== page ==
Code Geass sucks
I made you click, didn’t I? This post is not a hate-filled invective, however.
I have actually written three drafts of this post, but I still couldn’t properly organize it. For that, I’m sorry. I’ll try my best (this is my fourth attempt) to cohere the post into something fluid. Here goes.
Code Geass R2 is quite the polarizing series. A lot of people have disliked the series because of its purported ‘plothax,’ or the presence of quite a number of plot holes. People who could suspend their disbelief, however, have more or less a favorable opinion as regards the series. Anyway, everyone is entitled to an opinion.
Reposting, but it is one of the best films I have ever seen
I love R2. It took me a long time to admit it, but I do. Daniel noted, however (and I’m just reiterating this), that ‘I love it’ and ‘it is good’ are two different ideas. I am endeared to R2 because it has excellently evoked emotions from me. In fact, it is one of the few anime that has made me cry. It is also just very entertaining.
I love heist films. Ever since I saw Ocean’s Eleven (the newer rendition), I’ve been fond of watching people attempt to steal well-guarded valuables and pulling off the theft successfully only to crumble from internal deceit. While Ocean’s Eleven has a team that trusted its members, other heist films like The Killing and Rififi have a crew pull off a very difficult theft successfully only to be disbanded and ultimately defeated by their own beguilement with one another. I particularly loved The Killing because it featured a brilliant director’s (it was directed by Stanley Kubrick) entry into the heist genre. And what a movie it was: it was an avant-garde film in the sense that it was one of the first forays into non-chronological narration; it also had one of the most taut and well-written scripts I’ve seen applied in film: the movie only runs for an hour and 20 minutes.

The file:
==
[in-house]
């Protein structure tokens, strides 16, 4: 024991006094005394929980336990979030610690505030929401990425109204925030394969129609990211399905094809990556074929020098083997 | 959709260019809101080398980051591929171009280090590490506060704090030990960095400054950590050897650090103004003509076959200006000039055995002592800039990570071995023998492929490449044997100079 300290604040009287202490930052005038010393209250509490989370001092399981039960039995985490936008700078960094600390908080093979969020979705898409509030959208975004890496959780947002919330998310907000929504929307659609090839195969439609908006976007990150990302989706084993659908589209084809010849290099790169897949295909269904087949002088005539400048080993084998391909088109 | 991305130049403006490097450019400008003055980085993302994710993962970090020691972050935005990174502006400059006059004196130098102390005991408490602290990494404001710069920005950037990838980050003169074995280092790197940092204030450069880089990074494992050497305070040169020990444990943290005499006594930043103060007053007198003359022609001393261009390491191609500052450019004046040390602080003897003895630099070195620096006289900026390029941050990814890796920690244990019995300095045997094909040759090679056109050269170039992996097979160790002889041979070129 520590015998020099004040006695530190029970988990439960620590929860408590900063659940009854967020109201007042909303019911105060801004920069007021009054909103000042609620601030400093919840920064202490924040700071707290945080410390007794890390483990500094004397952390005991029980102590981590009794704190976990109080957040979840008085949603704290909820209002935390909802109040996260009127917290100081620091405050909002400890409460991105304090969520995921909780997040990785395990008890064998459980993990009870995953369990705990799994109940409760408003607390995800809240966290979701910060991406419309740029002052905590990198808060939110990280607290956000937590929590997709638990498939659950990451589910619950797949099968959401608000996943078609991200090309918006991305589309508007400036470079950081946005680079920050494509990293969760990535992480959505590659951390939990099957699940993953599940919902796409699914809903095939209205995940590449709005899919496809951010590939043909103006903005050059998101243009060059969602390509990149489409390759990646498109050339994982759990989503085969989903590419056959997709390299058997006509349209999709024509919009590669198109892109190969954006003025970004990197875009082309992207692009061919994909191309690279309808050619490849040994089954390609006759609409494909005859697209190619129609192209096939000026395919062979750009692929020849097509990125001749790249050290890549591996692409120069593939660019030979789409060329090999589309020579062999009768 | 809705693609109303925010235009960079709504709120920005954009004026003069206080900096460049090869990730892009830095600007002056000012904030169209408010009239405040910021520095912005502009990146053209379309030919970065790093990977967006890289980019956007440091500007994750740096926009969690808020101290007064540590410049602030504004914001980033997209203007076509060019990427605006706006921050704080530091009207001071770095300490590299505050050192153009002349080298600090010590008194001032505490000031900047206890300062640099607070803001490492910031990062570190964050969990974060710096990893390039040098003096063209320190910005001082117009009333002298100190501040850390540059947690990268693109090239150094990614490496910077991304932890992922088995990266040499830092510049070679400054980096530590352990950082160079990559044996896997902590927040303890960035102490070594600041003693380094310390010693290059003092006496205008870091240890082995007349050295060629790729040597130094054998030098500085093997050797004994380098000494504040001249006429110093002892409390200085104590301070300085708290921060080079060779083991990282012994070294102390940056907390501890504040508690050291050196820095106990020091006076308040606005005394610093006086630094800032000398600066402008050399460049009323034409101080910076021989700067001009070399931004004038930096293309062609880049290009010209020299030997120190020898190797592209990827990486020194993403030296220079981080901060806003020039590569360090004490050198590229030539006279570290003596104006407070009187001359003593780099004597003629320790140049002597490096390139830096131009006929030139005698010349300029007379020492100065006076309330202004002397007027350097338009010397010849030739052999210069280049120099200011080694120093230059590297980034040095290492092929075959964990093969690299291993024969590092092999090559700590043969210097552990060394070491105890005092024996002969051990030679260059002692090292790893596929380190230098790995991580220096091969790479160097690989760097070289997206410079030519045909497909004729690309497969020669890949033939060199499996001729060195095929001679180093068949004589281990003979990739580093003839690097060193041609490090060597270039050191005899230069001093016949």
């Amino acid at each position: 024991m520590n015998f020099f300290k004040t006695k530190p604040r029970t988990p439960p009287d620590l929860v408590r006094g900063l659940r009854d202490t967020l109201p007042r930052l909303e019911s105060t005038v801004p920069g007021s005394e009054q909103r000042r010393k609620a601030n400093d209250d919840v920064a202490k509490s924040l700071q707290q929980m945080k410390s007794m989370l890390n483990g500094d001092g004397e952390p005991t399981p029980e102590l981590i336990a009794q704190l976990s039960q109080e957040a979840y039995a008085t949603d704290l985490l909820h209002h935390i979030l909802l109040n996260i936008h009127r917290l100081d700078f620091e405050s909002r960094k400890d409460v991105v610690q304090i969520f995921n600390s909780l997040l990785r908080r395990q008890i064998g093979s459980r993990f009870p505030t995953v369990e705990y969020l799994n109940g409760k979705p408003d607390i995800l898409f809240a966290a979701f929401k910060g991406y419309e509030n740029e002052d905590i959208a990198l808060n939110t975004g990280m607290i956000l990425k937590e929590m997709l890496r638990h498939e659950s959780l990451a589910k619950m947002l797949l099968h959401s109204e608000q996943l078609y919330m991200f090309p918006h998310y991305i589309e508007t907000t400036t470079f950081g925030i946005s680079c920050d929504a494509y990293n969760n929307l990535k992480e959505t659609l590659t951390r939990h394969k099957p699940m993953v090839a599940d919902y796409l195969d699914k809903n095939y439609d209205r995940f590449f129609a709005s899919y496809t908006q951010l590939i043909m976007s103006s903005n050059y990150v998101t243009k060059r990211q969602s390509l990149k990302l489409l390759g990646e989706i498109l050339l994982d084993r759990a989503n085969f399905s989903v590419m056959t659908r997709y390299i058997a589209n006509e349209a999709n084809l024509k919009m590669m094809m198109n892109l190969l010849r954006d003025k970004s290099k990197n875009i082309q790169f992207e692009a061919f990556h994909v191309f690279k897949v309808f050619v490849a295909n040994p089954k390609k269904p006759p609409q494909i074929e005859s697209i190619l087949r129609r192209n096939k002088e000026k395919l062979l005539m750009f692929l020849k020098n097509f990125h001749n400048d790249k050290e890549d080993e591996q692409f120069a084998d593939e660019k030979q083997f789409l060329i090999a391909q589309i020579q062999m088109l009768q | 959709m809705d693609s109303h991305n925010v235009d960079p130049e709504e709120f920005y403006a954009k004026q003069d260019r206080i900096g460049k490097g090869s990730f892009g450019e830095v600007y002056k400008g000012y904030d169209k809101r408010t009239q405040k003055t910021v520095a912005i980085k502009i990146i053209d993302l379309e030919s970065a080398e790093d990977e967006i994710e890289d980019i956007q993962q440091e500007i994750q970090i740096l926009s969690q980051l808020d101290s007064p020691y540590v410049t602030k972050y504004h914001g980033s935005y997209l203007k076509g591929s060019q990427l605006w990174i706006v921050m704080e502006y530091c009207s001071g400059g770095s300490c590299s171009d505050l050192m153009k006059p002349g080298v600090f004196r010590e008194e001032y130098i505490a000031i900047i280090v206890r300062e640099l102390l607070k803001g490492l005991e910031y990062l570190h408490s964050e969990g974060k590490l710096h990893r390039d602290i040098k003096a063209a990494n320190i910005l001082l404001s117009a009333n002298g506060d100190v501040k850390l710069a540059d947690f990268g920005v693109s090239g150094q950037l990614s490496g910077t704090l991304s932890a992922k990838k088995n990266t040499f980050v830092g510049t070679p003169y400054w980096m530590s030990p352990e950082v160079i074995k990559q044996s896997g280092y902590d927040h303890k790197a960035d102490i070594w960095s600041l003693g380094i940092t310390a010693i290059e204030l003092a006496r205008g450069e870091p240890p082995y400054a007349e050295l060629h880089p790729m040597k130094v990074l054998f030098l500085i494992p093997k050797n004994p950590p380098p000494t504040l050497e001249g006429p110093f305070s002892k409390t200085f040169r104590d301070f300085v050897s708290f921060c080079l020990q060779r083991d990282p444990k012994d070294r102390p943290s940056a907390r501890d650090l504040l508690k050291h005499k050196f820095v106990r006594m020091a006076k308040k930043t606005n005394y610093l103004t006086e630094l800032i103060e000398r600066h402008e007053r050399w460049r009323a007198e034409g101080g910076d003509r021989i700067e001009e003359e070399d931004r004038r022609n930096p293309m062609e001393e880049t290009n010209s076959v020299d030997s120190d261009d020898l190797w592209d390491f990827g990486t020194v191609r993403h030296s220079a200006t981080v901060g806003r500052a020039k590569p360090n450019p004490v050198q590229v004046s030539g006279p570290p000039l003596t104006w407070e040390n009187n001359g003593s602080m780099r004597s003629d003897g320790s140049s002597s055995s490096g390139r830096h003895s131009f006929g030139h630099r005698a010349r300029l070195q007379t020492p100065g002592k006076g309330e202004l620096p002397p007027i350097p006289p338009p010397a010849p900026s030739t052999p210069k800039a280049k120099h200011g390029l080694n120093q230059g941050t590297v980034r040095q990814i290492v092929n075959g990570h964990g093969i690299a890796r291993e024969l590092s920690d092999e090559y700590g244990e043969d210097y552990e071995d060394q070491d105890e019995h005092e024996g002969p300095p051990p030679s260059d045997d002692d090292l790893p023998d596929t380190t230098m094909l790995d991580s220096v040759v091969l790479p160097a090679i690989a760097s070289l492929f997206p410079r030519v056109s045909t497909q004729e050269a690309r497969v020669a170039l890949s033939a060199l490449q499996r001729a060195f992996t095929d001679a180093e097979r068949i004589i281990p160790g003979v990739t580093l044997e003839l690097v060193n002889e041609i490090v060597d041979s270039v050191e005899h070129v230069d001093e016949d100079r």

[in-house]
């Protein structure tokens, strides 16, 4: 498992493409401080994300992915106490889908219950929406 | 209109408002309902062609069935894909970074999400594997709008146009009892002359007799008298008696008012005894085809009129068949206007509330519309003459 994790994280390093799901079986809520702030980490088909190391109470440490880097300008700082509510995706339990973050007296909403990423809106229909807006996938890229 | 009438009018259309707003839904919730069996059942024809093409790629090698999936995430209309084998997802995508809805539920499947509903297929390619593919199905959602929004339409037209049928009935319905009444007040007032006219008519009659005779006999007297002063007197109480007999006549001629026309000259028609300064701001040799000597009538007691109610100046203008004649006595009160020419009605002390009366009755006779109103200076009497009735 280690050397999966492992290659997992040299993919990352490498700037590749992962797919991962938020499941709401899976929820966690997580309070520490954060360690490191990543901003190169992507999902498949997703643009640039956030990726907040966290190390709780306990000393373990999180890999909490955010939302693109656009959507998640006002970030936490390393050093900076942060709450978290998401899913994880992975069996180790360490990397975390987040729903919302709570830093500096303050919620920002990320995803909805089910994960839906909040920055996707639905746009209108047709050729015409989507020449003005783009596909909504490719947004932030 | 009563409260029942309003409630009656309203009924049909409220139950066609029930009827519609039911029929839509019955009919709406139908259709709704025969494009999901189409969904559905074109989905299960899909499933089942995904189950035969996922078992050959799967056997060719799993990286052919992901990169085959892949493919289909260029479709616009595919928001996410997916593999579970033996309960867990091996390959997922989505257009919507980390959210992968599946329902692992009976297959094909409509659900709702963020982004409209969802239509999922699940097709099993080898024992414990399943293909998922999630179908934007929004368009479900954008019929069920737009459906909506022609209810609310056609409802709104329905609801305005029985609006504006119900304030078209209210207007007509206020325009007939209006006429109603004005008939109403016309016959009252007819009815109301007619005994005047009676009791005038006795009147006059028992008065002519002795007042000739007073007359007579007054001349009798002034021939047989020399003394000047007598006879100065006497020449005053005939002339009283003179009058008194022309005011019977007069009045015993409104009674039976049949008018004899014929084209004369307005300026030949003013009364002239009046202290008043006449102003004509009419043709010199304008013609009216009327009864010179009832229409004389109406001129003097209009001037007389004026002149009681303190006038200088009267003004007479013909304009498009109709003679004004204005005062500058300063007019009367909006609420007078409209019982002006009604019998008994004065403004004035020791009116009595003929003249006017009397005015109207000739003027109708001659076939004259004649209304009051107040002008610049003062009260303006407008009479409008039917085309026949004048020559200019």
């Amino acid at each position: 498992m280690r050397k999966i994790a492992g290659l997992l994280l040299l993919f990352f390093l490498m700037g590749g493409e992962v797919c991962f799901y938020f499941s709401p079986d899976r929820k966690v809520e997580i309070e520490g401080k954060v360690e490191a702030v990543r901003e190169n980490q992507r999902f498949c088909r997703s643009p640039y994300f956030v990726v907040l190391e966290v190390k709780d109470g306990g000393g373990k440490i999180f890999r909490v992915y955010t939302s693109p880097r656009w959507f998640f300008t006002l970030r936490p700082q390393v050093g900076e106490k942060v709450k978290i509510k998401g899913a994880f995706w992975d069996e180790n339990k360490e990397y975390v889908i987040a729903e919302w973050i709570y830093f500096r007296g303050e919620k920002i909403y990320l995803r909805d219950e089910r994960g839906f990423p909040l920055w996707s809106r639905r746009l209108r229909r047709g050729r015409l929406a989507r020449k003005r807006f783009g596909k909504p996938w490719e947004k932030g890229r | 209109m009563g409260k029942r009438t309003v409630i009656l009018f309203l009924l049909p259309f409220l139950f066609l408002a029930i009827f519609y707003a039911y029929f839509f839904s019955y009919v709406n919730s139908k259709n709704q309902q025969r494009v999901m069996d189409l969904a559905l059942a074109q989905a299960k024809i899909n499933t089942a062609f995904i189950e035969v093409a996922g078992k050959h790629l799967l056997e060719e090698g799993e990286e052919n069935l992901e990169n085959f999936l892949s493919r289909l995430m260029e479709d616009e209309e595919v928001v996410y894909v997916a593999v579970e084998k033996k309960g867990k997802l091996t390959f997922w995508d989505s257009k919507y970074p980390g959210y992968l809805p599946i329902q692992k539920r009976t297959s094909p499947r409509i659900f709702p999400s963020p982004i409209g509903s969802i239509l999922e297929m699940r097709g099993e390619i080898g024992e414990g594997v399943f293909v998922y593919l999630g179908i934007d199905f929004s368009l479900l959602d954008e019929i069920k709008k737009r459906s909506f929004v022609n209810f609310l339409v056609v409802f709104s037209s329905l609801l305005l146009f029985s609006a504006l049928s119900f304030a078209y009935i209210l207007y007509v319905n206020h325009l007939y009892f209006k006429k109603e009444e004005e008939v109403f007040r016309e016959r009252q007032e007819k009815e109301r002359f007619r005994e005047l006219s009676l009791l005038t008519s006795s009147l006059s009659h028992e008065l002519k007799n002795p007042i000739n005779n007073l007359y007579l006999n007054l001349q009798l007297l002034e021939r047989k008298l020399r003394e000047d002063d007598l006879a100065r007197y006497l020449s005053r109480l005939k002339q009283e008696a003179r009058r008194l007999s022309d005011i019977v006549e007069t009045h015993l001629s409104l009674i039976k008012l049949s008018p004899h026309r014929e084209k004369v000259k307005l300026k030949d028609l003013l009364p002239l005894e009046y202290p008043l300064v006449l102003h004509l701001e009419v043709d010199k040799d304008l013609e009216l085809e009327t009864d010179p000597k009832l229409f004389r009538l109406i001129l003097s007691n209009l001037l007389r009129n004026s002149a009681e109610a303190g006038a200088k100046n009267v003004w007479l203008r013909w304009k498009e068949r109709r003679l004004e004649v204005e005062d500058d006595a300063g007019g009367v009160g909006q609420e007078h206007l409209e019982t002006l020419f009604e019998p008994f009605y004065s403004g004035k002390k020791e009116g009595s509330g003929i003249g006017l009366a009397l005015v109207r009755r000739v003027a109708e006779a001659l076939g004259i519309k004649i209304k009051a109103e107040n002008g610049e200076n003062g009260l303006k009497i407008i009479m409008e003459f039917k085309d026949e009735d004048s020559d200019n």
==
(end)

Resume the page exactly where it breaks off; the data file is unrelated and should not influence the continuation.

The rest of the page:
I love watching the ingenious doublecrosses and the wily twists in plot in those movies. I see those in R2, but there is something fundamentally different between those examples and R2: R2 uses them in excess. While a very enjoyable sight, R2 is a failure from a critical perspective, because to be successful in cinema, or in any medium, there must be moderation. Artistic license may be given to some virtuosos (such as Joyce and Faulkner for literature), but for the most part moderation is a virtue that must be practiced. That was what made The Killing a wonderful film: it wasted little. This can be contrasted to the eclat of Geass: there is debauchery from Lelouch’s hand gestures to the abundance of bathos.
A cute picture, just because
I cried at the death of Rolo. I think of my tears that time, however, as inferior compared to my tears after the sixth episode of Honey and Clover. Rolo’s death, I believe, was simply to tug at my heartstrings; it was another instrument of excess in contrast to the sincere emotion (that only made me more melancholic) with regard to the futility of Yamada’s confession to Mayama. It felt for me as if the circumstance in that episode of R2 was made only to create pity for Rolo; this was in contrast to a culmination of an unrequited love that was established earlier in H&C.
It is pathos most people desire. It is pathos which creates classics in any medium: simply because a series evinces strong emotions from the viewer does not make that anime series excellent in any way. This is a non sequitur. This was the difference between the bombastic passing of Rolo and Yamada’s subtle, punchdrunk and inebriated confession. Yet Yamada’s confession was infinitely more haunting: in those moments one could recognize the beauty and sadness of unrequited love. In addition to that, Mayama’s reply made the scene all the more beautiful: his unsaid ‘no,’ yet his recognition of her feelings for him was a beautiful, perfect reply. It is better to be enlightened to the painful truth than it is to wallow in limbo just being unsure. The ability of H&C to subtilize and evoke emotions truthfully and unaffectedly is what makes it tower above the rest of the series I have seen. R2 must learn to follow its example, but I guess it’s too late.